"It's not great, I agree with you ... it's a mess", BTP+Advisers' Pursey said, referring to the optics of the Laurance incident for him and his client.

But for Armenians, there are bigger issues at stake.

"Historically, Azerbaijan's caviar diplomacy has wielded them favourable and imbalanced media coverage," Armenia's foreign ministry spokesman Vahan Hunanyan said.

"Regardless of the unlimited lobbying budgets deployed by Azerbaijan, it has become difficult for anyone to justify their ongoing violations of international humanitarian law," he added.

French official accused of conflict over EU fish lobby job

A senior French official is being accused of conflicts of interest for spearheading a leading role in Europeche, a fishing-industry lobby group based in Brussels. The hire comes as the EU Commission threatens a lawsuit against France over fishing.

Russia loses seat on board of chemical weapons watchdog

Russia lost its seat on the board of the Organization for the Prohibition of Chemical Weapons for the first time in the organisation's history — while Ukraine, Poland, and Lithuania were elected to the executive council.


'Loss and Damage' reparations still hang in balance at COP28

There is still work to be done — especially when it comes to guaranteeing the Global North's participation in financing Loss and Damage, and ensuring the Global South has representation and oversight on the World Bank's board.

Latest News

  1. COP28 warned over-relying on carbon capture costs €27 trillion
  2. Optimising Alzheimer's disease health care pathways across Europe
  3. Georgian far-right leader laughs off potential EU sanctions
  4. The EU's U-turn on caged farm animals — explained
  5. EU-China summit and migration files in focus This WEEK
  6. COP28 debates climate finance amid inflated accounting 'mess'
  7. Why EU's €18m for Israel undermines peace
  8. Israel's EU ambassador: 'No clean way to do this operation'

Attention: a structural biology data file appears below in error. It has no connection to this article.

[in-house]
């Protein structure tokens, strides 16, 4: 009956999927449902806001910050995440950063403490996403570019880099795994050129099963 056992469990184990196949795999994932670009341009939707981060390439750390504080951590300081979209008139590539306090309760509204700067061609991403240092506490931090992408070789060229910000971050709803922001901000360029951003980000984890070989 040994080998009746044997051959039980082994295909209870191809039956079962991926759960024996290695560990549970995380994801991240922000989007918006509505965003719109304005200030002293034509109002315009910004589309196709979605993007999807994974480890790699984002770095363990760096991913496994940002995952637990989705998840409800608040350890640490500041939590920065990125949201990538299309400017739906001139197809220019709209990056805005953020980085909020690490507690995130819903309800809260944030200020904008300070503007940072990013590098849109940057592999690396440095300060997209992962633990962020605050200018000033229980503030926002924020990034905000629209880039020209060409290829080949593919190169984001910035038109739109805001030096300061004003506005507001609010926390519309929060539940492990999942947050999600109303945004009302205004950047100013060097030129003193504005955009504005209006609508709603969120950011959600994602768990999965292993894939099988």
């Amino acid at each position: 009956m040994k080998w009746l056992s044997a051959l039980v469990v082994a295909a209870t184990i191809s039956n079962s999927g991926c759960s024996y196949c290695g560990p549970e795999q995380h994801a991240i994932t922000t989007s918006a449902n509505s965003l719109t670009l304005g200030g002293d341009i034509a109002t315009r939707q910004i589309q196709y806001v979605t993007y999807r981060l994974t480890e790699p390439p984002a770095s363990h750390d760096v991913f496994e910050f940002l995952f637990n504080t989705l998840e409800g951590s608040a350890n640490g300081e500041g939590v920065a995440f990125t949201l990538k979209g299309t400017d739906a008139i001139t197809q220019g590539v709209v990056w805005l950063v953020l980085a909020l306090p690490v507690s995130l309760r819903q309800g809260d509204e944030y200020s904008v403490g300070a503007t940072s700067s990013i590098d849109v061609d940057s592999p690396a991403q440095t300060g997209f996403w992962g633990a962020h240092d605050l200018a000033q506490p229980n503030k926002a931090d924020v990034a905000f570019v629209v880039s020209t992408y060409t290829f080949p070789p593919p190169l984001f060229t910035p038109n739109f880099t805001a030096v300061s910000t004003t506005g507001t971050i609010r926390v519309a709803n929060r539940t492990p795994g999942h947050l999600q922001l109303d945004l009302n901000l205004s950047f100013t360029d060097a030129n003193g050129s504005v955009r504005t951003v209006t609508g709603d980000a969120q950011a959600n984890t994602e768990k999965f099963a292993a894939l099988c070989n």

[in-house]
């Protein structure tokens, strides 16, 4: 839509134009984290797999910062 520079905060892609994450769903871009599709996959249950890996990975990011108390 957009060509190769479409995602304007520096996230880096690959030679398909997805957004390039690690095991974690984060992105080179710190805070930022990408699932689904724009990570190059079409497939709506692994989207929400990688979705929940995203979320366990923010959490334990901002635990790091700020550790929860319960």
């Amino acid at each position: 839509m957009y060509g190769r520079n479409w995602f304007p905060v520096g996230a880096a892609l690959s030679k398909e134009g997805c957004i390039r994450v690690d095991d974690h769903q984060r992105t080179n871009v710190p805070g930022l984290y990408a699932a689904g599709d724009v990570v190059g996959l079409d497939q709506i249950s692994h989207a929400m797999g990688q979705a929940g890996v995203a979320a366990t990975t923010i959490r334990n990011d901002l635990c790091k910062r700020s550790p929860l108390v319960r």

Stakeholders' Highlights

  1. Nordic Council of MinistersArtist Jessie Kleemann at Nordic pavilion during UN climate summit COP28
  2. Nordic Council of MinistersCOP28: Gathering Nordic and global experts to put food and health on the agenda
  3. Friedrich Naumann FoundationPoems of Liberty – Call for Submission “Human Rights in Inhume War”: 250€ honorary fee for selected poems
  4. World BankWorld Bank report: How to create a future where the rewards of technology benefit all levels of society?
  5. Georgia Ministry of Foreign AffairsThis autumn Europalia arts festival is all about GEORGIA!
  6. UNOPSFostering health system resilience in fragile and conflict-affected countries

Stakeholders' Highlights

  1. European Citizen's InitiativeThe European Commission launches the ‘ImagineEU’ competition for secondary school students in the EU.
  2. Nordic Council of MinistersThe Nordic Region is stepping up its efforts to reduce food waste
  3. UNOPSUNOPS begins works under EU-funded project to repair schools in Ukraine
  4. Georgia Ministry of Foreign AffairsGeorgia effectively prevents sanctions evasion against Russia – confirm EU, UK, USA
  5. Nordic Council of MinistersGlobal interest in the new Nordic Nutrition Recommendations – here are the speakers for the launch
  6. Nordic Council of Ministers20 June: Launch of the new Nordic Nutrition Recommendations

Join EUobserver

Support quality EU news

Join us